Every time Shani Damron, 34, buys methamphetamines or heroin on the streets of Huntington, W.Va., she knows the risk is extreme.
"That fentanyl is no joke," Damron said, referring to the deadly synthetic opioid that now contaminates much of the illegal drug supply in the United States. "Every time we stick a needle in our arm, we're taking a 50-50 chance. We could die."
There's also a high risk of disease from contaminated needles shared by drug users. Damron's community has seen a major HIV/AIDS outbreak.
"I don't know if I have any friends that's not positive for HIV," she said. "Every one of us are. I am, too."
Harm reduction advocates say these outcomes for Americans struggling with addiction are avoidable.
Louise Vincent runs a program in Greensboro, N.C., where people can get clean needles and test street drugs for contamination. These services help keep people safer, she said, but they're banned in much of the country.
"You know I guess we have to decide, as a community and as a society, is it OK to just let people who use drugs die? Is that really something we're comfortable with?" Vincent asked.
Under the drug war model that has shaped the country's response to drug addiction since the 1970s, people who use illegal drugs are often treated as criminals.
Many of the nation's top drug addiction researchers say evidence is now clear that approach doesn't work.
"The best outcomes come when you treat the substance use disorder [as a medical condition] as opposed to criminalizing that person and putting them in jail or prison," said Dr. Nora Volkow, who has been head of the National Institute on Drug Abuse since 2003.
In parts of the world, including Australia, Canada and Portugal, communities are experimenting with public health approaches that include providing active drug users with a safe supply of their drug of choice.
Some programs also offer supervised consumption sites where the risk of overdose is reduced. Patients have access to health care providers and counselors who can guide them toward treatment.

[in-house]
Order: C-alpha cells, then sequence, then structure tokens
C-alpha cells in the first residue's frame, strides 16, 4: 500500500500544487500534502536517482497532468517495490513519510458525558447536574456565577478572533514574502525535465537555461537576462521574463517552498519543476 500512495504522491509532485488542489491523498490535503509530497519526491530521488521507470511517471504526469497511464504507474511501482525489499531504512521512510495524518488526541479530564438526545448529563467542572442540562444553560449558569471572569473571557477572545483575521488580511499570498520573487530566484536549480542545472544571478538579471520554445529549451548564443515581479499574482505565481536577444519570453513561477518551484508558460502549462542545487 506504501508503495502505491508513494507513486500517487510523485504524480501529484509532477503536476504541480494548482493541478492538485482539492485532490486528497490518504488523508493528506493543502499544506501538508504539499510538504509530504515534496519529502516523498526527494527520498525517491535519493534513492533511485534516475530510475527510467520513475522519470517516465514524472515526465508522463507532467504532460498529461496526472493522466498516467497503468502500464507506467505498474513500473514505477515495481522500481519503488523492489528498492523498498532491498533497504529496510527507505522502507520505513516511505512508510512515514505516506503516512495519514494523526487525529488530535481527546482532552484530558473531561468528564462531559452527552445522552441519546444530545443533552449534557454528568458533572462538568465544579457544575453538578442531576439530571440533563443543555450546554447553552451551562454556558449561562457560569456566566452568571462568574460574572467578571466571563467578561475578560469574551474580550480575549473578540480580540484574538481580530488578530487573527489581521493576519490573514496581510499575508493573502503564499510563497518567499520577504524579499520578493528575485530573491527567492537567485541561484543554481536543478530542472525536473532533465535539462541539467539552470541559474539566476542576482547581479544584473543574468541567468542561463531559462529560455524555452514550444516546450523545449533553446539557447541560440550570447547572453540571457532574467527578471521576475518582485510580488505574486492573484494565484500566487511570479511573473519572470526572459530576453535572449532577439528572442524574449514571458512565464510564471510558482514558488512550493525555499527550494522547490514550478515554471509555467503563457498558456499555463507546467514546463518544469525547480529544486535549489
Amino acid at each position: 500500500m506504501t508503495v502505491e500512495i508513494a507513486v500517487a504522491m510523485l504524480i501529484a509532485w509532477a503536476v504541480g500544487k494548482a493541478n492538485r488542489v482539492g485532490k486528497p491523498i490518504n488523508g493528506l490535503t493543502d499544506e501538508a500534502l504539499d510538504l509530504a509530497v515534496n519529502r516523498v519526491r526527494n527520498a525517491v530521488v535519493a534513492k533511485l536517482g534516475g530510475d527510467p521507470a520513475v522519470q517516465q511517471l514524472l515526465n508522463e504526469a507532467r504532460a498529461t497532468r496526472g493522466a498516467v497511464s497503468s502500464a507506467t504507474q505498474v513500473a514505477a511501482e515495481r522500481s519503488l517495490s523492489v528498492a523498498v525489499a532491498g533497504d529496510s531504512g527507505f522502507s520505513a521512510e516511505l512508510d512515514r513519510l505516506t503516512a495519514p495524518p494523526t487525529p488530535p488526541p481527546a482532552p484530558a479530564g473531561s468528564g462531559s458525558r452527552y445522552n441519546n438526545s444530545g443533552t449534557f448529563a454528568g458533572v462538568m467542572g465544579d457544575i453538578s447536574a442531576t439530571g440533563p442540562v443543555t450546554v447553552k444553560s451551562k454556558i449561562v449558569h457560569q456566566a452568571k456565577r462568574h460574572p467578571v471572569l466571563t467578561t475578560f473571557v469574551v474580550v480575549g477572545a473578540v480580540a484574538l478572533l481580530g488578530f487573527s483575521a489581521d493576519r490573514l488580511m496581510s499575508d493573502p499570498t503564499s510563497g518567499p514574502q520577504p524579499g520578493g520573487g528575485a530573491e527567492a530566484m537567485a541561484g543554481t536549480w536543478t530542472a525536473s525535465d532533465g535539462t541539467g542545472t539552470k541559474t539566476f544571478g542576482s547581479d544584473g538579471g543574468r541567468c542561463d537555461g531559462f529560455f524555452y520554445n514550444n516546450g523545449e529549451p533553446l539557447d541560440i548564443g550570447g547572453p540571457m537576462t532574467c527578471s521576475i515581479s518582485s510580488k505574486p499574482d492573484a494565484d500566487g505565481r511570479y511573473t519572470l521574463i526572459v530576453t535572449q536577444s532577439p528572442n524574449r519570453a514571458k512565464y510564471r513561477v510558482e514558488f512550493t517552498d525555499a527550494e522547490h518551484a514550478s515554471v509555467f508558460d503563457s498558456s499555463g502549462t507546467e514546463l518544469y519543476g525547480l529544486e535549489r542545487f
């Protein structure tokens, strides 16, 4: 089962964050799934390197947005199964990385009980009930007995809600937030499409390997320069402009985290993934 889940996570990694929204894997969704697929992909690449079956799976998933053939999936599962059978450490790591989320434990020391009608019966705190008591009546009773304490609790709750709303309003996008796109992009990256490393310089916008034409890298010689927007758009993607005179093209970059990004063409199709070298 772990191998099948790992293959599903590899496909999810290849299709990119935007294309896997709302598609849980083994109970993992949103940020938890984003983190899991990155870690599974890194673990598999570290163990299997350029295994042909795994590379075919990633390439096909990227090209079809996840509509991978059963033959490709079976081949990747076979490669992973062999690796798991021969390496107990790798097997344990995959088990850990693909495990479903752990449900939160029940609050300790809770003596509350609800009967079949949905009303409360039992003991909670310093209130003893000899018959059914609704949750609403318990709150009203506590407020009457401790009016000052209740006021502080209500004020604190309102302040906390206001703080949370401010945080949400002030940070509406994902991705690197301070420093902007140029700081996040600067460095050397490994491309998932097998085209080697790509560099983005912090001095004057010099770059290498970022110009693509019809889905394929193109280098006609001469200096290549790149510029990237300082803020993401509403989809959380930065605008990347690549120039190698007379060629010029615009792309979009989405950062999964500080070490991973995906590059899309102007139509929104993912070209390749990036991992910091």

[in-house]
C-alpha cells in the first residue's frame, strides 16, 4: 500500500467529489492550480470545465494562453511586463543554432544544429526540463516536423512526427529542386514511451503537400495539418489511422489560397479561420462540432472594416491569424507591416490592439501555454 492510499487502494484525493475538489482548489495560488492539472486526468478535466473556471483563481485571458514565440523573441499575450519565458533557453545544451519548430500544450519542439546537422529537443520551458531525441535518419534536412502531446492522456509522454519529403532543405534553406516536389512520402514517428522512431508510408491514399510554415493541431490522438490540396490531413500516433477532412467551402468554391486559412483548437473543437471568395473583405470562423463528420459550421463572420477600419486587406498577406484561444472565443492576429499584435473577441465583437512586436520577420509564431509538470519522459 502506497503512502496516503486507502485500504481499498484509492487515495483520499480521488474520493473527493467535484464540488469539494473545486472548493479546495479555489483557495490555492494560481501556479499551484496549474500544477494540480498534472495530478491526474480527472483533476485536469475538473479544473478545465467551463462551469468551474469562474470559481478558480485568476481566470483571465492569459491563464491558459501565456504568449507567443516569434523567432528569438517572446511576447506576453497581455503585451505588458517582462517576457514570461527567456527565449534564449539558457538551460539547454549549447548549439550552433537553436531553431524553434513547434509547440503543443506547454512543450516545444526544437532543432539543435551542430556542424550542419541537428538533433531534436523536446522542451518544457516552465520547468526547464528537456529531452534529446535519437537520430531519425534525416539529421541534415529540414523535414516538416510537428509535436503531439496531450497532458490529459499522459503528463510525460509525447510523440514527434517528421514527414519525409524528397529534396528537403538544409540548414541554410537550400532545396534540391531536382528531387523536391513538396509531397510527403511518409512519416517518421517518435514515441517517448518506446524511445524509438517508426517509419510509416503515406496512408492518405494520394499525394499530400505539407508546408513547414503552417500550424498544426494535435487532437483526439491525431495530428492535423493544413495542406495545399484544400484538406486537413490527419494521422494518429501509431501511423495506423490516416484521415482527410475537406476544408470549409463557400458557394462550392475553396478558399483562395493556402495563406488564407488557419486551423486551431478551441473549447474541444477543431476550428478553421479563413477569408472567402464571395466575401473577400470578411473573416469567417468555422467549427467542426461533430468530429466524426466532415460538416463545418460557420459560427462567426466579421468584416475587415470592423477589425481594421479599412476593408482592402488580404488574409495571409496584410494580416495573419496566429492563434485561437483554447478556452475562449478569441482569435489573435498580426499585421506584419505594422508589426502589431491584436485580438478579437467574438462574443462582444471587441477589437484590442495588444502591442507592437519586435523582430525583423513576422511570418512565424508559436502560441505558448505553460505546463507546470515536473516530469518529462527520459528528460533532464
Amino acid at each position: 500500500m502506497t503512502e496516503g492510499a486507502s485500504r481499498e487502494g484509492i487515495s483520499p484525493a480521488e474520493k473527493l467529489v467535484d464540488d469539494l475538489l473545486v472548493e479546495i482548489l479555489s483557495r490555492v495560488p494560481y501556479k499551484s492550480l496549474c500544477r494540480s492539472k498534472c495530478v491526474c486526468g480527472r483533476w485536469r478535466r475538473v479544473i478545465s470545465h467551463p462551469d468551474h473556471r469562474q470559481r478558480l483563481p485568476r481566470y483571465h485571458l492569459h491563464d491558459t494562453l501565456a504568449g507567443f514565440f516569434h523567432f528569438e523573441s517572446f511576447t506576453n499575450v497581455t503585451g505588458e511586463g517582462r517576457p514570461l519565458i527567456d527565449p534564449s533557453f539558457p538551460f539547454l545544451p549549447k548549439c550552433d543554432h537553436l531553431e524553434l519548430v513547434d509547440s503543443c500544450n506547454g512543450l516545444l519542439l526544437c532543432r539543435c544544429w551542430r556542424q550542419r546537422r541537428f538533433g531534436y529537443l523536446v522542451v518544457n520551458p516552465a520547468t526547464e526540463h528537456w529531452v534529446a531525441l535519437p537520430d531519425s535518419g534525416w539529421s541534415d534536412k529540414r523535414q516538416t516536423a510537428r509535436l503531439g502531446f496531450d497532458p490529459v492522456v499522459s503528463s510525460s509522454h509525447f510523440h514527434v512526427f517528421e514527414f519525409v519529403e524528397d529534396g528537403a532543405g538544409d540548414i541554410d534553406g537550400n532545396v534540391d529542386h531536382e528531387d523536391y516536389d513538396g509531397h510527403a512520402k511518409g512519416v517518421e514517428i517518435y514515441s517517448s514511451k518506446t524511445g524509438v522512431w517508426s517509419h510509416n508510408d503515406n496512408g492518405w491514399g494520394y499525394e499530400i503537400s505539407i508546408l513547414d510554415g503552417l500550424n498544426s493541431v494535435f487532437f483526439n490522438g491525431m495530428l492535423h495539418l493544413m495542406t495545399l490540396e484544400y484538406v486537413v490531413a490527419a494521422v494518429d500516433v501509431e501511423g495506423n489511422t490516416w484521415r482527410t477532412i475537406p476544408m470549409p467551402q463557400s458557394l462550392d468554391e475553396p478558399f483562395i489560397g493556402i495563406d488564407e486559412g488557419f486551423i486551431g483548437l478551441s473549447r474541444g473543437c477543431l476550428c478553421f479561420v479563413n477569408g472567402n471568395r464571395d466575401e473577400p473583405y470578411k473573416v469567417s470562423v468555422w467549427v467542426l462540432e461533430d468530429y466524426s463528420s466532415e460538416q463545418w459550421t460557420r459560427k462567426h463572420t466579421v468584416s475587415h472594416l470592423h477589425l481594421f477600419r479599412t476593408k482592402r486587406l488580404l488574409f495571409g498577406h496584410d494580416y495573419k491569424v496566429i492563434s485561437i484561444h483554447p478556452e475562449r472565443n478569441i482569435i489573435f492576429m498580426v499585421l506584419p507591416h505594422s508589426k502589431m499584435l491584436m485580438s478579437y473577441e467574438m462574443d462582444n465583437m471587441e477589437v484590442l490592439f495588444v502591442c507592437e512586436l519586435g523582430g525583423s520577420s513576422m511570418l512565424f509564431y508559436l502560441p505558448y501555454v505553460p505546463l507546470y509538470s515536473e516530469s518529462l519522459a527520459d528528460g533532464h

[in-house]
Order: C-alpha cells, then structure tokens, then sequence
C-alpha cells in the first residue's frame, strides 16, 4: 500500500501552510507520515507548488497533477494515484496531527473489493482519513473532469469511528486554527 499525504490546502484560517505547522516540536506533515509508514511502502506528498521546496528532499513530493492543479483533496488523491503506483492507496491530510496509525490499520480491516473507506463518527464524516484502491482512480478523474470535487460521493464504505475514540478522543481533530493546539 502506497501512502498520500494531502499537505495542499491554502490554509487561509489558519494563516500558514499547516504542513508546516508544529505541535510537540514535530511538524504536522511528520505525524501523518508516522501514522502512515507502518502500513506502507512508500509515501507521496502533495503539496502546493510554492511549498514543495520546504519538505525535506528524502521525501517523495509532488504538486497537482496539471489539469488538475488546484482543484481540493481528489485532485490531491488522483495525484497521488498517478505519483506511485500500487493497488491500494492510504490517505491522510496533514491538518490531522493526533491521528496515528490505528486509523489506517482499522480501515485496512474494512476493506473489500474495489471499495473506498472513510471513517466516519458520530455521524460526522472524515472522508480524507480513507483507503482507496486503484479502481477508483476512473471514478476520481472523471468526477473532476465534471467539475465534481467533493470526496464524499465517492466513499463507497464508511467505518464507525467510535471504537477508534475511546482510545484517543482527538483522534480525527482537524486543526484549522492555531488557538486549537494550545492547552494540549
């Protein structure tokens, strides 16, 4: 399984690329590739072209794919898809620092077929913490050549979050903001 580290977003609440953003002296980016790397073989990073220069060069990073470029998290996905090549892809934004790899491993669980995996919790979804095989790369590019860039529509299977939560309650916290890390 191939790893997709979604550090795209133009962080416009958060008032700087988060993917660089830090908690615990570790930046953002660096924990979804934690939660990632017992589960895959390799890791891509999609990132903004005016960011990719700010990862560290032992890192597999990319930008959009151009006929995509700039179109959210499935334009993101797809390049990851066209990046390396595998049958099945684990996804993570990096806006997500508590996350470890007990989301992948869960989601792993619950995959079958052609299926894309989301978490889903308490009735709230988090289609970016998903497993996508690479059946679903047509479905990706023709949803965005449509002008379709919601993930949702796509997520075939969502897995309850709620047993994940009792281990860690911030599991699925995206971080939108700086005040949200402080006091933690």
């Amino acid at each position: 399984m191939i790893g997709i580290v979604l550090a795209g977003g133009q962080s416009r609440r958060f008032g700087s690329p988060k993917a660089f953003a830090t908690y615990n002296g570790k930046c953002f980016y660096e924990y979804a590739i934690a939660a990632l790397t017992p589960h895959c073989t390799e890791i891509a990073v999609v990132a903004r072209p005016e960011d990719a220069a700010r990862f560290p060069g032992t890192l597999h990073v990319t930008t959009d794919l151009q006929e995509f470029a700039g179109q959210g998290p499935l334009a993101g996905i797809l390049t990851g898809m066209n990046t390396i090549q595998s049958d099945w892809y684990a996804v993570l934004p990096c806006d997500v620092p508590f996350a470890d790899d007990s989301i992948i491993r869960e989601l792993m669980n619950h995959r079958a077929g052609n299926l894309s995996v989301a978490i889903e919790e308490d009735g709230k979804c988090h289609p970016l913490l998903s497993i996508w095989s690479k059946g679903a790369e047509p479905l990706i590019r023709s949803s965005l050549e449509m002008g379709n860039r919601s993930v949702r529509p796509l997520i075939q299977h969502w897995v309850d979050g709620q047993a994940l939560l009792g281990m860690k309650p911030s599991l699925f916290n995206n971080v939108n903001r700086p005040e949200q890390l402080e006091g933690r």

Vincent said it's imperative now that the U.S. drug supply is so deadly that people with addiction be offered this kind of harm reduction service.
"When we don't allow anything other than black-or-white solutions, then we're not meeting the needs of our community," she said.
The U.S. saw more than 92,700 fatal overdoses in 2020, a 29% increase over the previous year, according to preliminary data from the Centers for Disease Control and Prevention released last week. If current trends continue, illicit drugs will soon kill more Americans every day than COVID-19.
But Vincent acknowledged that these programs remain controversial. In much of the U.S., addiction policy is moving in the opposite direction.
"I would be naive to say this is well-accepted," she said.
In recent months, elected officials in parts of the U.S. devastated by addiction have scaled back or eliminated harm reduction efforts.
Local leaders in Scott County, Ind., voted to shut down a needle exchange program that helped slow a major HIV outbreak among drug users.
Lawmakers in West Virginia, where the opioid epidemic remains widespread, approved a similar measure that goes into effect next month.
"New setups are going to be remarkably restricted," said Dr. Michael Kilkenny, who runs the public health department in Cabell County, W.Va.
He said the new law will dissuade towns from offering clean needles to drug users, even when there's clear evidence it would reduce the spread of disease.
"Communities that were on the fence [about harm reduction programs] have been knocked off the fence in the wrong direction," Kilkenny said.
Some forms of harm reduction are more accepted now in the United States. For example, many communities distribute naloxone among people who use drugs. The medication can reverse overdoses caused by fentanyl and other opioids.
But public health experts say much of the harm reduction happening in the U.S. occurs underground, with services — including clean needles — provided illegally by churches, nonprofits and activist groups.
Keith Humphreys, an addiction researcher at Stanford University, said it also appears many doctors are quietly keeping patients safe by prescribing opioids to those addicted to pain pills.
"There are plenty of physicians who make the decision that, 'Well, I wish this person weren't taking such very high doses, but I know that if I pull them away, they might go out and start using heroin,' " Humphreys said.
"It's not perfect, but it's better than the alternative, and that kind of thinking is really central to harm reduction."
There's also growing pressure on doctors to prescribe more buprenorphine, a medication that can reduce opioid cravings, preventing relapses and overdoses. But harm reduction advocates say most Americans don't have access to that kind of treatment or safe drug supply.
That's especially true for people who are poor and homeless. Damron said she has no choice but to go to street dealers for her heroin.
"I take my chance, with my 50-50 shot, whether it's going to kill me or not," she said.